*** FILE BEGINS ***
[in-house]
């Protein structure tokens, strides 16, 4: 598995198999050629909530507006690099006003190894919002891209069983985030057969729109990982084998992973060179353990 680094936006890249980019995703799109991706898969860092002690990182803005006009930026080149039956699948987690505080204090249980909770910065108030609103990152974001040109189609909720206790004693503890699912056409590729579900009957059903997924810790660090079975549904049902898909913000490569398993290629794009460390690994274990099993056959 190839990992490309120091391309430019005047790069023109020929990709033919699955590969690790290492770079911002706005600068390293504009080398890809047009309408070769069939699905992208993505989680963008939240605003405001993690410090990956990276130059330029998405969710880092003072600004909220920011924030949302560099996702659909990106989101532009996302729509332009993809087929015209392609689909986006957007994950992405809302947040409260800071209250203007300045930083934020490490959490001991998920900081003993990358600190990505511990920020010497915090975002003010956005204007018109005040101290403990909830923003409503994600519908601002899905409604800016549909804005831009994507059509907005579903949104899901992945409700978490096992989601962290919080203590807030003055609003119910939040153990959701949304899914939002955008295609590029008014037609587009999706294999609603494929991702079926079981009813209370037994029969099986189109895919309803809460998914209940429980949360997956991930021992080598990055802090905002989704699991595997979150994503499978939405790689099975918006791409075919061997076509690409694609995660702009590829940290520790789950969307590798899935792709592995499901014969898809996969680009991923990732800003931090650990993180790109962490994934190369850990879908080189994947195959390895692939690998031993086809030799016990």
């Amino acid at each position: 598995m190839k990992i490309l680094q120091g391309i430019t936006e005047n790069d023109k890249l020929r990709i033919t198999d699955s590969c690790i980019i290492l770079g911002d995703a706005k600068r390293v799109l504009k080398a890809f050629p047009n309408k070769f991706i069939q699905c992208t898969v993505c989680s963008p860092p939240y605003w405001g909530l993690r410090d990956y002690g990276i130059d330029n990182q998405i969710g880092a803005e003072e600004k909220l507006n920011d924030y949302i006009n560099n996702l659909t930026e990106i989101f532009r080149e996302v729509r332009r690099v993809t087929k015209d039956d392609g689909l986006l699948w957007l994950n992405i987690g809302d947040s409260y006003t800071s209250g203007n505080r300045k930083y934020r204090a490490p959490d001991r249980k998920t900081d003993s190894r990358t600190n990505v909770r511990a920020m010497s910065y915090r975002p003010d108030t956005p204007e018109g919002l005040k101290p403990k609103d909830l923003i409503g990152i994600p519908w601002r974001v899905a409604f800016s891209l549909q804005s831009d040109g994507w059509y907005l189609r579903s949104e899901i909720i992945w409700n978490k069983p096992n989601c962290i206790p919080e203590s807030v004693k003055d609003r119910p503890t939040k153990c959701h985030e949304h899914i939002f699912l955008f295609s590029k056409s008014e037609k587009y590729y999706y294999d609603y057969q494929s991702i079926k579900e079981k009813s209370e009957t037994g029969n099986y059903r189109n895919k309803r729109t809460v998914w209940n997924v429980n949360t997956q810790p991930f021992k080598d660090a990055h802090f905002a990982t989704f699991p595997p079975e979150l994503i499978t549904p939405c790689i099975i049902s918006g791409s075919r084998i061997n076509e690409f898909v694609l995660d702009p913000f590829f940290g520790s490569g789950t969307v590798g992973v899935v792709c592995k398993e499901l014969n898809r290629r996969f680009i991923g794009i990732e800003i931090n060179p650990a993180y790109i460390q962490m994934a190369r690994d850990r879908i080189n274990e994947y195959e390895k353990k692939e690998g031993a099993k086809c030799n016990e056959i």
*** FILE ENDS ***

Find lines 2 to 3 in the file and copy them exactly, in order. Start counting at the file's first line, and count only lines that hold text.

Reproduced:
């Protein structure tokens, strides 16, 4: 598995198999050629909530507006690099006003190894919002891209069983985030057969729109990982084998992973060179353990 680094936006890249980019995703799109991706898969860092002690990182803005006009930026080149039956699948987690505080204090249980909770910065108030609103990152974001040109189609909720206790004693503890699912056409590729579900009957059903997924810790660090079975549904049902898909913000490569398993290629794009460390690994274990099993056959 190839990992490309120091391309430019005047790069023109020929990709033919699955590969690790290492770079911002706005600068390293504009080398890809047009309408070769069939699905992208993505989680963008939240605003405001993690410090990956990276130059330029998405969710880092003072600004909220920011924030949302560099996702659909990106989101532009996302729509332009993809087929015209392609689909986006957007994950992405809302947040409260800071209250203007300045930083934020490490959490001991998920900081003993990358600190990505511990920020010497915090975002003010956005204007018109005040101290403990909830923003409503994600519908601002899905409604800016549909804005831009994507059509907005579903949104899901992945409700978490096992989601962290919080203590807030003055609003119910939040153990959701949304899914939002955008295609590029008014037609587009999706294999609603494929991702079926079981009813209370037994029969099986189109895919309803809460998914209940429980949360997956991930021992080598990055802090905002989704699991595997979150994503499978939405790689099975918006791409075919061997076509690409694609995660702009590829940290520790789950969307590798899935792709592995499901014969898809996969680009991923990732800003931090650990993180790109962490994934190369850990879908080189994947195959390895692939690998031993086809030799016990």
């Amino acid at each position: 598995m190839k990992i490309l680094q120091g391309i430019t936006e005047n790069d023109k890249l020929r990709i033919t198999d699955s590969c690790i980019i290492l770079g911002d995703a706005k600068r390293v799109l504009k080398a890809f050629p047009n309408k070769f991706i069939q699905c992208t898969v993505c989680s963008p860092p939240y605003w405001g909530l993690r410090d990956y002690g990276i130059d330029n990182q998405i969710g880092a803005e003072e600004k909220l507006n920011d924030y949302i006009n560099n996702l659909t930026e990106i989101f532009r080149e996302v729509r332009r690099v993809t087929k015209d039956d392609g689909l986006l699948w957007l994950n992405i987690g809302d947040s409260y006003t800071s209250g203007n505080r300045k930083y934020r204090a490490p959490d001991r249980k998920t900081d003993s190894r990358t600190n990505v909770r511990a920020m010497s910065y915090r975002p003010d108030t956005p204007e018109g919002l005040k101290p403990k609103d909830l923003i409503g990152i994600p519908w601002r974001v899905a409604f800016s891209l549909q804005s831009d040109g994507w059509y907005l189609r579903s949104e899901i909720i992945w409700n978490k069983p096992n989601c962290i206790p919080e203590s807030v004693k003055d609003r119910p503890t939040k153990c959701h985030e949304h899914i939002f699912l955008f295609s590029k056409s008014e037609k587009y590729y999706y294999d609603y057969q494929s991702i079926k579900e079981k009813s209370e009957t037994g029969n099986y059903r189109n895919k309803r729109t809460v998914w209940n997924v429980n949360t997956q810790p991930f021992k080598d660090a990055h802090f905002a990982t989704f699991p595997p079975e979150l994503i499978t549904p939405c790689i099975i049902s918006g791409s075919r084998i061997n076509e690409f898909v694609l995660d702009p913000f590829f940290g520790s490569g789950t969307v590798g992973v899935v792709c592995k398993e499901l014969n898809r290629r996969f680009i991923g794009i990732e800003i931090n060179p650990a993180y790109i460390q962490m994934a190369r690994d850990r879908i080189n274990e994947y195959e390895k353990k692939e690998g031993a099993k086809c030799n016990e056959i």